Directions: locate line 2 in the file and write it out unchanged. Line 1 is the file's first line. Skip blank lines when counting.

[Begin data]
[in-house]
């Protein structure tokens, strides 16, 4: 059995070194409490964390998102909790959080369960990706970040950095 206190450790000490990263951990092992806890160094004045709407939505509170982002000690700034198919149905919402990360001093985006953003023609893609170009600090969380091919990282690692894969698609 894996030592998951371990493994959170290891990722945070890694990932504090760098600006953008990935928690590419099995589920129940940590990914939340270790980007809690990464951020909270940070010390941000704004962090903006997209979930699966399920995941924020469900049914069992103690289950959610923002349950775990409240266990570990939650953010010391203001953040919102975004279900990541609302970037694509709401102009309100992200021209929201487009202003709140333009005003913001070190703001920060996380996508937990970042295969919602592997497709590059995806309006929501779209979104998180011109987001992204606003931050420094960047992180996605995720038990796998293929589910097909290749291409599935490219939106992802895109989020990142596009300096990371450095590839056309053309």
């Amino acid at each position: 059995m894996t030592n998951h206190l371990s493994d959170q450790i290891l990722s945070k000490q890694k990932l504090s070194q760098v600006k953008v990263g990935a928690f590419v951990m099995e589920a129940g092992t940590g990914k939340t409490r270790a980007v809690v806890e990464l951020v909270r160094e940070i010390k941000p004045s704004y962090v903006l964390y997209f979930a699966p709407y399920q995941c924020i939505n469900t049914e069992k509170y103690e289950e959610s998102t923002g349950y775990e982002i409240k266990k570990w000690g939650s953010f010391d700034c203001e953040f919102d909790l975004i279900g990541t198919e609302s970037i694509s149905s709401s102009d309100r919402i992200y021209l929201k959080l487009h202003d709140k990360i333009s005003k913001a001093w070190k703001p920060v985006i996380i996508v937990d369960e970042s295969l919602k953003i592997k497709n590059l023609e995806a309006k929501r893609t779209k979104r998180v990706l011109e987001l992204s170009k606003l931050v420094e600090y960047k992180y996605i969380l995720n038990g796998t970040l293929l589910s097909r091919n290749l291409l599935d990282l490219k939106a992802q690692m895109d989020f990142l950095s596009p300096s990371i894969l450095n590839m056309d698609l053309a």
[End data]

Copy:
């Protein structure tokens, strides 16, 4: 059995070194409490964390998102909790959080369960990706970040950095 206190450790000490990263951990092992806890160094004045709407939505509170982002000690700034198919149905919402990360001093985006953003023609893609170009600090969380091919990282690692894969698609 894996030592998951371990493994959170290891990722945070890694990932504090760098600006953008990935928690590419099995589920129940940590990914939340270790980007809690990464951020909270940070010390941000704004962090903006997209979930699966399920995941924020469900049914069992103690289950959610923002349950775990409240266990570990939650953010010391203001953040919102975004279900990541609302970037694509709401102009309100992200021209929201487009202003709140333009005003913001070190703001920060996380996508937990970042295969919602592997497709590059995806309006929501779209979104998180011109987001992204606003931050420094960047992180996605995720038990796998293929589910097909290749291409599935490219939106992802895109989020990142596009300096990371450095590839056309053309």